For the love of trees

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If you want your layout to look authentic and lifelike there’s a quick and easy tip you can use.

I’ve just had an epiphany regarding my model railway landscapes.

I’m writing this while travelling across Southern England on my way to Cornwall, by train of course, and watching the landscape roll by it dawned on me how many trees there are, everywhere!

We may have lost the forests that made up our landscape long ago but we still have huge numbers of trees all around us. Whether they’re singular oaks standing proud or the familiar Ash, Beech or Birch they’re all around us.

And this applies not just in the countryside but to built-up areas as well. As my train speeds past towns and villages there are still huge numbers of trees to be seen. In gardens, on pavements and road islands, next to churches, between warehouses. Even in city centres. They’re everywhere.

“Life on earth is inconceivable without trees”
Anton Chekhov

We’re blessed to have such a multitude of trees in this country.

But oddly, this profusion of trees in our environment is something that is often missing from HO, OO and N scale incarnations. And I’ve checked.

Sure the very best layouts – the award winning ones you see at the exhibitions – feature lots of tree’s but most others don’t. We tend to skimp on the vertical greenery. Most model railways have the man-made structures nailed and low level vegetation is also done well but there just aren’t enough trees in the majority of railways.

Just take a look at these pictures from around the country. Trees, Trees and Trees!

countryside-trees

Look around, there are trees in the countryside

trees offices

in towns and cities, near offices and businesses…

trains in stations

And even around railways and railway stations.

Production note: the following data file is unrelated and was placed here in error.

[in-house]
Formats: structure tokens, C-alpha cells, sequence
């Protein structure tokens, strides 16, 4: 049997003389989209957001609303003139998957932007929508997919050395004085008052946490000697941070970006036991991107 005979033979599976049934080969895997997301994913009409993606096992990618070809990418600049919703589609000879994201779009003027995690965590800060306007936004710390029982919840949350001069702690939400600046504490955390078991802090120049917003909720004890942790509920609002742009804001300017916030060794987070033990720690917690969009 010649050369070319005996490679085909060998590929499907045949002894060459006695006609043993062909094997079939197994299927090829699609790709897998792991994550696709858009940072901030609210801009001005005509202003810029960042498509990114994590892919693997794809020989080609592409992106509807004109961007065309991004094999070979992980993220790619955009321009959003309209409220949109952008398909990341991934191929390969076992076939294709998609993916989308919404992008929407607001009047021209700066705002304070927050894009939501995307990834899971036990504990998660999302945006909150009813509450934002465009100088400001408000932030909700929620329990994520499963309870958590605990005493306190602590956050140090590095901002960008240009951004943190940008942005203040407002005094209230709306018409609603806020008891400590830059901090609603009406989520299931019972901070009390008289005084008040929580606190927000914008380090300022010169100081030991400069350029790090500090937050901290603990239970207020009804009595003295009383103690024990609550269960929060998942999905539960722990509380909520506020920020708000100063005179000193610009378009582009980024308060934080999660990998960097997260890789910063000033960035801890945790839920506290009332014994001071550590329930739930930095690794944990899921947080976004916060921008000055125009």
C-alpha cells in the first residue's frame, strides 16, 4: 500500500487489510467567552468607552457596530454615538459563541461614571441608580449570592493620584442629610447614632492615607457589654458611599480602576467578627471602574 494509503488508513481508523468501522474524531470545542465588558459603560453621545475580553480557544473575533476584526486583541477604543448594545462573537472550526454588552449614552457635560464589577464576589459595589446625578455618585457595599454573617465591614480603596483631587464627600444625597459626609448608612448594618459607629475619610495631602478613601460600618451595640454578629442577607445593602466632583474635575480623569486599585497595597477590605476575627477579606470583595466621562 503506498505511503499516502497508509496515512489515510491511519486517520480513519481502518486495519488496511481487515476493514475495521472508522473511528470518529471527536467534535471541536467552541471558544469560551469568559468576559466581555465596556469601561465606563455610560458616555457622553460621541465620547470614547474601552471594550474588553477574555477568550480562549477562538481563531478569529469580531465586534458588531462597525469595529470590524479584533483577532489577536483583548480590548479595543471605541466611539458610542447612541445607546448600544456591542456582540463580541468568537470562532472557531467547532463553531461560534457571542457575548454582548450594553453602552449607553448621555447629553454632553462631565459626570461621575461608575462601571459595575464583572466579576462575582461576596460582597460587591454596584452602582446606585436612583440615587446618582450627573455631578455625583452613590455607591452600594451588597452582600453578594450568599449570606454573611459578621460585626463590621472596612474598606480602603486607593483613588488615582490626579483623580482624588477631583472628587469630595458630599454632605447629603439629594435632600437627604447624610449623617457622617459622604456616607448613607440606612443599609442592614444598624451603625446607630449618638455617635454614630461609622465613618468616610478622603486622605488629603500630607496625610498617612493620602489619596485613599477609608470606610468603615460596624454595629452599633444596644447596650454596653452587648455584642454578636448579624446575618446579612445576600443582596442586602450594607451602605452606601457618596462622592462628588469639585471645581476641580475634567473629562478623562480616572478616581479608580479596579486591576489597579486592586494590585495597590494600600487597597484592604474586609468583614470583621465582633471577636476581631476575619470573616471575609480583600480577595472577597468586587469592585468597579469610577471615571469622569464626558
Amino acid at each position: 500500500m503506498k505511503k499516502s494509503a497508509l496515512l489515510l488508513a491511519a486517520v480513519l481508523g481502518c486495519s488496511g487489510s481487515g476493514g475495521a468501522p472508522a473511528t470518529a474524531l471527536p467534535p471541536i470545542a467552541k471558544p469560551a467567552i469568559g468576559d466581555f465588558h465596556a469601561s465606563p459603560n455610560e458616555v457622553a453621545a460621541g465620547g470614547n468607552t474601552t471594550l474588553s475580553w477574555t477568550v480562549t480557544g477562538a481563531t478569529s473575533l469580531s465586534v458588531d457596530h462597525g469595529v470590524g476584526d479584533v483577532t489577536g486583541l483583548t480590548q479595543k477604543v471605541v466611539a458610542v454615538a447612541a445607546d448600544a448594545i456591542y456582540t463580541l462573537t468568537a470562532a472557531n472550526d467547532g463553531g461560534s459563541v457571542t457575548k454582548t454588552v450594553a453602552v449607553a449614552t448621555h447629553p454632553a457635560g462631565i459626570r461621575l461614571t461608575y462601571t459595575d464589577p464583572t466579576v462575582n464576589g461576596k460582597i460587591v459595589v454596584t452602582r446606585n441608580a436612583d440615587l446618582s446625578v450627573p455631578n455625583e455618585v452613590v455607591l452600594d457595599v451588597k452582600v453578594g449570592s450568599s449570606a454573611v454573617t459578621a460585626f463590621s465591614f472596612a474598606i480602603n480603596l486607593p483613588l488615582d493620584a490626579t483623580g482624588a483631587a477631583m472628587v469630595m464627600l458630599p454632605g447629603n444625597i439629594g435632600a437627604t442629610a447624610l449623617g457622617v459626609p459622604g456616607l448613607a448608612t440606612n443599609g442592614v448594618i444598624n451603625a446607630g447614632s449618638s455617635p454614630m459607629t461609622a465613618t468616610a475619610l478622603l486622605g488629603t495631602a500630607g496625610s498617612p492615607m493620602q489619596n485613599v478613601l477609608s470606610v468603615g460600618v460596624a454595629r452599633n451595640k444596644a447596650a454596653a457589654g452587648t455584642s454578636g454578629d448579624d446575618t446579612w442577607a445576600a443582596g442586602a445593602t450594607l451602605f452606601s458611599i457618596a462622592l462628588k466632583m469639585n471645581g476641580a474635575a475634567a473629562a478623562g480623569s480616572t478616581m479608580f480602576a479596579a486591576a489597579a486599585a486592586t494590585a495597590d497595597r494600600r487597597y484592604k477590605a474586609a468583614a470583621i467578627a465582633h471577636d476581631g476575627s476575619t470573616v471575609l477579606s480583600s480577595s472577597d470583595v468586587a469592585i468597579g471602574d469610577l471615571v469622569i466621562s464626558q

Now take a look at your model railway. How many trees do you have? I’d hazard a guess you have a LOT less than in the pictures above yet if you want your railway to look lifelike it obviously needs the a similar proportion of trees per scaled down mile.


Model Railwya Engineer Extra

While looking at the trees on my journeys I also noticed another element often missing on model railway scenery. Take a look at trees around ypu. No, not the branches but the base of the trunk. I’d never really scrutinised tree trunks before – let’s face it it’s not high on most people’s to-do lists – but in doing so I noticed a great many have hedge rows, bushes, brambles and extensive ivy growing around their base. This is also something lacking from a great many models. So when adding your trees, don’t forget the ground-level accompaniments.

If you want to make you’re own trees or add extra touches, this video shows you how.


 

Trees next to railway embankment

Take a look at anyway railway line and you’ll find trees.

Another thing I noticed while travelling was how many trees there are along railway lines. Again, this is lacking in many model railways. We tend to keep the view to railway lines clear when in reality train lines are often surrounded by thickets – just take a look at sides of railway embankments, in most cases, you’ll see what I mean.

One tip, if you do position trees near your railway lines however, is to check the maximum width of your rolling stock – it’s annoying to “plant” trees and then have to reposition them.

And it’s not just the quantity of tree’s that is lacking from models but the variety too. We’re very fortunate in the UK to have a wide number of native and non-native trees so having lots of the same trees dotted across your layout looks just as wrong as having too few trees. Thankfully, a good variety of trees are available from Hornby Skaledale, Noch and Woodland Scenics and Seafoam. You can also make your own as I covered in make your own model railway trees.

I’ve now ordered a load of Seafoam trees for my layout (the joys of Amazon and eBay app’s on my phone) and once I’ve added trunk growth (see above) and fitted them I’ll post some pictures here. Now back to my train ride.

Footnote: Anyone interested in tree’s is recommended to investigate the work of pioneering scenic modeller George Iliffe Stokes, his trees were/are some of the best ever seen in the hobby.

 



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Pictures: Sleepy early morning – Brian Smithson; Office & Trees, Martin Weller;  Train in station,Elliott Brown; Class 37s on Dussindale Bank Gerry Balding.

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